"Most of the boys who take shop work," says Mr. Kittredge, "will eventually be making their living and supporting their families by working with their hands. during the three years they can take shop, I try to give them the fundamentals in woodworking and metal working. Something that will be useful to them regardless of what they may do in later life."

But Mr. Kittredge's working with boys does not stop with woodworking. He gives as much attention to developing a boy's character as he does to teaching him the proper method of welding a paint brush.

For many years he was scoutmaster in Milo and also served at Camp Roosevelt during the summer months.
The influence he has exerted on these youths has shown up many times after the boys have graduated. It is not at all unusual for one of them to come up to him with thanks for what his teachings and counseling have meant to him. These are the times when Mr. Kittredge realizes what an important job he is doing, and as he says, makes him like it now more than ever.

Oddly enough, despite the fact the Mr. Kittredge has given his job far more than the actual work required in the classroom, it was by accident that he became manual training teacher. A native of Milo, he had just returned home from a winter in Florida, that 25 odd years ago. Even then his livelihood came from working with wood, and he was asked if he would fill out the remainder of the school year, about three months, as shop instructor. It seems that the regular shop teacher left unexpectedly with the approaching of spring. In those three short months, Mr. Kittredge took an immediate liking to the work, and instead of going back to his previous job, decided to take summer courses in manual training and stay on as a teacher.

The next few summers were spent at Harvard University and at the University of Maine, and finally he felt himself qualified as an instructor. When he first took up teaching, there were no power tools in the Milo High shop. With all operations powered by hand or foot. As the years went by, however, he had many new machines

added, until today the shop is well equipped with ten power tools, a forge room, and finishing room. His three-year course is offered to all boys in the school as an elective subject, and more than 75 are now enrolled in his classes.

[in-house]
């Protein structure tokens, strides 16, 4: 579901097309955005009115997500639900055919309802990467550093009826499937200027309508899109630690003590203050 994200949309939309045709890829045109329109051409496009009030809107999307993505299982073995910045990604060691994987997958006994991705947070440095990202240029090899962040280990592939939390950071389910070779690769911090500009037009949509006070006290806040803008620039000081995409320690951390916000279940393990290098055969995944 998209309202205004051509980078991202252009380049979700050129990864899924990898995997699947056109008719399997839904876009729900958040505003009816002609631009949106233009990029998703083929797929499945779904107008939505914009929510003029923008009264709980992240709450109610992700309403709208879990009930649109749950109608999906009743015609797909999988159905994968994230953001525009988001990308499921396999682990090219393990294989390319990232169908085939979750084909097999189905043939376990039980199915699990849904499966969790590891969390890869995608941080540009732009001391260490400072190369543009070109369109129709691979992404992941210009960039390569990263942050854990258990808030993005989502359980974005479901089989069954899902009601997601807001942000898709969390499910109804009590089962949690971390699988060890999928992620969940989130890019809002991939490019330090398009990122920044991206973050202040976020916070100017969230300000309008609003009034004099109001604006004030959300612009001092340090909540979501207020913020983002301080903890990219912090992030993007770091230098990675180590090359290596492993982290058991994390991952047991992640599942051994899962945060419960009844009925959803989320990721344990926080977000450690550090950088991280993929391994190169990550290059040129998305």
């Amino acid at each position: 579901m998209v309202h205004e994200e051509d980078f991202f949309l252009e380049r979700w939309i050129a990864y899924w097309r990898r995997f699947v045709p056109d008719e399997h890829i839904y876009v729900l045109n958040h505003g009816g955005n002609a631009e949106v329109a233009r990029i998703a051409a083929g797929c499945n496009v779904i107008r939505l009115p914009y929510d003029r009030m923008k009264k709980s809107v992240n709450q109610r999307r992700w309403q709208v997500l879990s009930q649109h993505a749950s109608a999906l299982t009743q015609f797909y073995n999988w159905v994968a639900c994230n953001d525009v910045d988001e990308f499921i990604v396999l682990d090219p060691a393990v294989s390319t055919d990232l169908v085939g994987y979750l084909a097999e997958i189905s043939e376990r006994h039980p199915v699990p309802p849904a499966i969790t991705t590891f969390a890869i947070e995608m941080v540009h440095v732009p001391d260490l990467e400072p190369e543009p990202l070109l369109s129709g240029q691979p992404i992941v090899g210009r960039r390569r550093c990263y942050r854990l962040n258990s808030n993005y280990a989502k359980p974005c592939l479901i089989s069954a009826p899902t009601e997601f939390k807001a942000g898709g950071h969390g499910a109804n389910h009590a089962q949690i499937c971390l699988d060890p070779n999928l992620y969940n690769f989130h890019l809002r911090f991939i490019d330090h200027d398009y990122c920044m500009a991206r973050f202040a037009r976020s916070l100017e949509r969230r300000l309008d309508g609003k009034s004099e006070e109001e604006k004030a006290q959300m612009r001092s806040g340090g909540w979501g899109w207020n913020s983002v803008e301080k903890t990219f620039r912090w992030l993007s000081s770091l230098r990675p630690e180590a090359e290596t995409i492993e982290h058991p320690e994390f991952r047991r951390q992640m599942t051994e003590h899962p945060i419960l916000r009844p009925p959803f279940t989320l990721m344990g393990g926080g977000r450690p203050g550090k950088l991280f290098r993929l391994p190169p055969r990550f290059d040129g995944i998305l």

With Piscataquis County famed as a wood working area, it is only natural that emphasis in the shop should be placed on wood. The boys are given a diversified course in wood working being familiarized with all phases. They are taught how to build small items of home furniture and how to repair household items. The students build things for themselves as part of the course doing all the work, from selecting the wood to applying paint in the finishing shop.

Just recently the school purchased a metal lathe, so that the boys could learn how to make some of the more common and simple metal products. During the spring months, the boys take up boat building, and as many as 10 or 12 flat bottom boats will be constructed. These are sold by the school, with the money used to help finance other shop projects.

Now teaching children of boys he had previously taught in his shop classes, Mr. Kittredge has many fond memories to look back upon. He also looks to the future, and the possibility of helping even more boys in their start in life.


A good friend, Elwood Brackett, was the fire lookout on Ragged Mountain.  It was a spring, summer, and fall job, which he had held for a number of years.  He was quite old when I first knew him.  He and his wife lived on the west side of D’Este Street in Milo.  Elwood and his father had run a store across the street from Harmon’s Texaco station.  Elwood gave up the store in the late 30’s and worked for the state and  for the American Thread Company.

My wife Althea and I were married in 1940.  During the summer of 1941,  Elwood invited us to hike up and visit him on the mountain.  In those days a passenger train would let you off anywhere you wanted to stop and pick you up when flagged down.  We told Elwood we would like to come for a visit and would arrive June 28, weather permitting.